Join The Discussion

 

Dallas construction firm to oversee Fort Worth projects

A Dallas construction firm has been awarded the Hemphill Street Connector and Village Creek peak flow storage projects in Fort Worth.

read more >

McDonald's ordered to pay $27M in deaths of teens

BRYAN, Texas (AP) – A Central Texas jury on Wednesday ordered McDonald's to pay $27 million in actual damages to the families of two teenagers killed in a car accident while en route to a hospital after a fight outside the fast-food restaurant.

read more >

San Antonio joins Fort Worth, other cities in AT&T faster Internet rollout

SAN ANTONIO (AP) — AT&T has announced it will bring faster internet service to the San Antonio area.

read more >

Texas Health Resources names Berdan next CEO

Barclay E. Berdan, chief operating officer for Texas Health Resources, has been named the new CEO of the health system effective Sept. 1.

read more >

Fort Worth doctor who contracted Ebola in grave condition

FORT WORTH, Texas (AP) — Kent Brantly always wanted to be a medical missionary, and he took the work seriously, spending months treating a steady stream of patients with Ebola in Liberia.

read more >

 

Ridglea Theater takes the stage at Preservation Awards

Ridglea Theatre

Betty Dillard

bdillard@bizpress.net

Fort Worth’s iconic Ridglea Theater took center stage at Historic Fort Worth Inc.’s annual Preservation Awards, presented Sept. 26 at the Fort Worth Community Arts Center.
Jerry Shults, Dallas businessman and owner of the historic 1950 Ridglea Theater, located at 6025 Camp Bowie Blvd., received a Preservation Project Award for the theater’s rescue and extensive two-year restoration.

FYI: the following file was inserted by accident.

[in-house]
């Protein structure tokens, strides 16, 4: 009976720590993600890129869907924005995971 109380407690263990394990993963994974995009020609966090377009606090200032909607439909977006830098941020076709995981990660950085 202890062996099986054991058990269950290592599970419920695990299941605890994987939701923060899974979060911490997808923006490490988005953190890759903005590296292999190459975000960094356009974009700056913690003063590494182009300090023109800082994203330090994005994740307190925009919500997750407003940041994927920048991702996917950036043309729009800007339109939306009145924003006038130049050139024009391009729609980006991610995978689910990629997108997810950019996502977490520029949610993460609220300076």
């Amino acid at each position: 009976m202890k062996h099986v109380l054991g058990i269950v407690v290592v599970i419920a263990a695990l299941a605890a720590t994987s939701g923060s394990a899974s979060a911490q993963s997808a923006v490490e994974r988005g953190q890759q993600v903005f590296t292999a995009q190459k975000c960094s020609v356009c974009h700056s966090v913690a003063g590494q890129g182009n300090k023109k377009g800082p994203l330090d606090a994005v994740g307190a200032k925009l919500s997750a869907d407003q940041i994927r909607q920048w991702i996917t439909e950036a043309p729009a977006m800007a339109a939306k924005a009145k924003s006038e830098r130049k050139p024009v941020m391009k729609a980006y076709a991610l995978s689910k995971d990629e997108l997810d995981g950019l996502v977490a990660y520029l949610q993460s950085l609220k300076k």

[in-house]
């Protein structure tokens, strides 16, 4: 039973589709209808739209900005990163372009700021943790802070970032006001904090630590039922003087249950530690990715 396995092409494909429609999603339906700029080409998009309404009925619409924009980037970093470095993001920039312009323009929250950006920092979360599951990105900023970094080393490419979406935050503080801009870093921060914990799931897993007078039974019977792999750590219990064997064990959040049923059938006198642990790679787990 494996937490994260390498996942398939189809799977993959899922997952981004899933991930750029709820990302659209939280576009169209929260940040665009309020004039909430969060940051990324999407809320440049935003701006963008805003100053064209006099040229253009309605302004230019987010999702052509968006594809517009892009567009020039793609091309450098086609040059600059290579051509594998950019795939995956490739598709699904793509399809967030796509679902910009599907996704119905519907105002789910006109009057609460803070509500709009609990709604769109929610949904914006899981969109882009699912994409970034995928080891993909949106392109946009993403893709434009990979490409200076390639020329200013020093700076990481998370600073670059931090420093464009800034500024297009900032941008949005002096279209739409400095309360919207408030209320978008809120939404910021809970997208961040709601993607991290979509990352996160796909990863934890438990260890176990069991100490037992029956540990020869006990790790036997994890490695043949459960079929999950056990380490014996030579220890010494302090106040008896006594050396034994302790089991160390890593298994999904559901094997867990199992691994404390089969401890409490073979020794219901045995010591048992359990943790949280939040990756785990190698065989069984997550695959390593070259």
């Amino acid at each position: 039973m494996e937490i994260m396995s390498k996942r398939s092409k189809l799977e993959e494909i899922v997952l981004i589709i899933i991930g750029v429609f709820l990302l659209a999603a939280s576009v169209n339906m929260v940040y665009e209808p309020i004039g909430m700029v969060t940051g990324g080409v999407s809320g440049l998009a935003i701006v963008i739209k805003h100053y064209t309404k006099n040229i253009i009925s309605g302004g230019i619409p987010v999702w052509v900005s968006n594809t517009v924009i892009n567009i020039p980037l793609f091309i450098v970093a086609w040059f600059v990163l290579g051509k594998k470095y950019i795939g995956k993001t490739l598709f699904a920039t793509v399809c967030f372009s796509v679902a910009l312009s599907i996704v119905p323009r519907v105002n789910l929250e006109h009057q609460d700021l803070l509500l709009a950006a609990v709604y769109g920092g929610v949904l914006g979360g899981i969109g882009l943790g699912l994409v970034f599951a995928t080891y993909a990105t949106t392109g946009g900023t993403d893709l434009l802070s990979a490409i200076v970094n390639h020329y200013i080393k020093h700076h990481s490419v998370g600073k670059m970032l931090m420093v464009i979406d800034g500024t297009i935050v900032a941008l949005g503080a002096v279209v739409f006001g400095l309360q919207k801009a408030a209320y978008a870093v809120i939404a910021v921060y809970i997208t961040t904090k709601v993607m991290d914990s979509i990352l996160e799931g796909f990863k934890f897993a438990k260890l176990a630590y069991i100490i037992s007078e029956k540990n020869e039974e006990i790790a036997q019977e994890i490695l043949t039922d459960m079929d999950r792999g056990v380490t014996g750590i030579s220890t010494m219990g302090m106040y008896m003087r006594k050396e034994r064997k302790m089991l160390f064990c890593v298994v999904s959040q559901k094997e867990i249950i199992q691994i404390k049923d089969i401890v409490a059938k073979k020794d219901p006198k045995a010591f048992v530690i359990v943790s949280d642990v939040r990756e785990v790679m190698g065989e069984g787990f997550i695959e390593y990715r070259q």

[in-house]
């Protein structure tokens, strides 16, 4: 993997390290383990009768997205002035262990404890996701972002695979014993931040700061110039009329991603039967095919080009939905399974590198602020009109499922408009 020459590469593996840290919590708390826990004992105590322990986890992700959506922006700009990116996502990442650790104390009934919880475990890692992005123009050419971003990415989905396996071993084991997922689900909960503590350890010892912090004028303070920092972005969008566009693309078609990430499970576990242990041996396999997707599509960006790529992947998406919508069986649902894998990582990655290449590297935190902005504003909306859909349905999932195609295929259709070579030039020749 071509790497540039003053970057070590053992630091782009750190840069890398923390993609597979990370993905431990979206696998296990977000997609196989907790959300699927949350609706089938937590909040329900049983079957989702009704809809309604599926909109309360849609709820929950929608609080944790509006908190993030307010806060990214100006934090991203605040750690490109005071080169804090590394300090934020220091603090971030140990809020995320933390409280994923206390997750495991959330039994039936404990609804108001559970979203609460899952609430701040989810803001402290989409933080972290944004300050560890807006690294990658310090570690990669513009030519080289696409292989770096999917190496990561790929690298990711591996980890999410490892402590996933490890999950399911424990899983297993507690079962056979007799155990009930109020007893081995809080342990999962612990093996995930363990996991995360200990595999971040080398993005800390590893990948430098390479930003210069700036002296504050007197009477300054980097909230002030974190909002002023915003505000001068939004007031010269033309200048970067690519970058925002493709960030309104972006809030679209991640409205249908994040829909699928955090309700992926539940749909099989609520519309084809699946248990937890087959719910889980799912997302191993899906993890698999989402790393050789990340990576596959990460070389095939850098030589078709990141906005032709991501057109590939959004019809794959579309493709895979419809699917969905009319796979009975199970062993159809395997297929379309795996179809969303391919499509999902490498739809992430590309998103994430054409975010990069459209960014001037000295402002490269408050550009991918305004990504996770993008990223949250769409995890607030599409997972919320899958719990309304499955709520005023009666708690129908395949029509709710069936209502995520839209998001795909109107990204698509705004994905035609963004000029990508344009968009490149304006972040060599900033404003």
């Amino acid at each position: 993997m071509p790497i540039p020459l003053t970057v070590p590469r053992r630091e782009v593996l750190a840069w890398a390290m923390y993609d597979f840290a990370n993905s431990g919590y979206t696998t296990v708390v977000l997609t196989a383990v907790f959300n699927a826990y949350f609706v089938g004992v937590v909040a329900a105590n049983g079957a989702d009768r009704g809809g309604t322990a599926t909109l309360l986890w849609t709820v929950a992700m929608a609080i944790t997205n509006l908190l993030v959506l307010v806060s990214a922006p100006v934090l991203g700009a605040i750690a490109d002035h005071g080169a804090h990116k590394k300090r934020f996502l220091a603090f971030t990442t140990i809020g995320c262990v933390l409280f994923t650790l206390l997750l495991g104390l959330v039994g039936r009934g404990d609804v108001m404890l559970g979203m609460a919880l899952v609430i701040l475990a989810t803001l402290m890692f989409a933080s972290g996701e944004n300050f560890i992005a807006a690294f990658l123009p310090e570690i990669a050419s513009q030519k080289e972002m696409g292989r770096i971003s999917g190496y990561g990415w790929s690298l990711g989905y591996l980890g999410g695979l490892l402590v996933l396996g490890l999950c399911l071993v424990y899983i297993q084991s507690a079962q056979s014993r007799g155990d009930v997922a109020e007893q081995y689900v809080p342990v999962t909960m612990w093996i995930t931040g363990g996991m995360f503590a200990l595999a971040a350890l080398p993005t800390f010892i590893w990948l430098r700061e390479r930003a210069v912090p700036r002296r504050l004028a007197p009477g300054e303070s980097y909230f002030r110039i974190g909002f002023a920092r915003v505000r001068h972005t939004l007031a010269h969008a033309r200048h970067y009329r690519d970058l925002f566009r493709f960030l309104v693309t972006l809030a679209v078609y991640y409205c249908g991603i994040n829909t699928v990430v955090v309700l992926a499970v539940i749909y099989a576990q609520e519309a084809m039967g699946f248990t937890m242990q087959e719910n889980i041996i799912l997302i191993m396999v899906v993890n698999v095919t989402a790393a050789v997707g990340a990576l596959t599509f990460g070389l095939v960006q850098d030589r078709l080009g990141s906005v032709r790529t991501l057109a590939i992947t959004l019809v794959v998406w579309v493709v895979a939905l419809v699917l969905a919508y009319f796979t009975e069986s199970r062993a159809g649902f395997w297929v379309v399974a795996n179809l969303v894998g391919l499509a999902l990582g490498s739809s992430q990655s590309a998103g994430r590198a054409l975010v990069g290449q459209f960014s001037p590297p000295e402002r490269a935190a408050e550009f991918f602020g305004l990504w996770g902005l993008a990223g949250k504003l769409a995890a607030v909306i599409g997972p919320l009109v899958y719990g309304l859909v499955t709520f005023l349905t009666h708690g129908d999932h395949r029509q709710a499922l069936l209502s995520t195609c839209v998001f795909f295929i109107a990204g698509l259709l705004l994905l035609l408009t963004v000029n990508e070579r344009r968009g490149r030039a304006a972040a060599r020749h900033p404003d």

Shults also brought home a Preservation Achievement Award for his vision, determination and success in restoring the 20,000-square-foot West Side movie house while Ridglea manager and showman Richard Van Zandt picked up an achievement award for his belief in the theater’s future and keeping the building in use during challenging circumstances.


Additional Preservation Project Award winners include: Molly McCook and Richard King, owners of Ellerbe Fine Foods (c.1920), 1501 West Magnolia Ave., for their creative adaptation of a former auto shop; Joanne and Nathan Weber, owners of the T&P Tavern (c.1931), 221 W. Lancaster Ave., for their restoration of the tavern; and the stewards of St. Peters Catholic Church (c.1918) in Lindsay, Texas, for the restoration of a German Romanesque Revival Church.
Elizabeth Louden, director of historic preservation at Texas Tech University’s School of Architecture, received a Preservation Achievement Award for her selection of endangered buildings in Fort Worth as Preservation Studio sites for her graduate architecture students. During the awards event, Louden discussed student projects in Fort Worth at Heritage Park Plaza, Fort Worth Public Market, TXU Power Plant and the Ellis Pecan Co.


Also receiving an achievement award was George Bristol for his contributions to the National Parks Foundation, his founding of the Texas Conservation Coalition and for his book On Parks and Politics.
Gwen and Jim Harper won the Residential Rehabilitation Award for the restoration of their home, located in the city’s first neighborhood at 760 Samuels Ave. Built about 1885, the residence is one of the last examples of housing stock in the neighborhood. The house was placed on HFW’s endangered list in 2010 and is known as the Getzendanner House.


 

< back

Email   email
hide
Training Camp
Training camp is starting this week. How will the Dallas Cowboys do this season?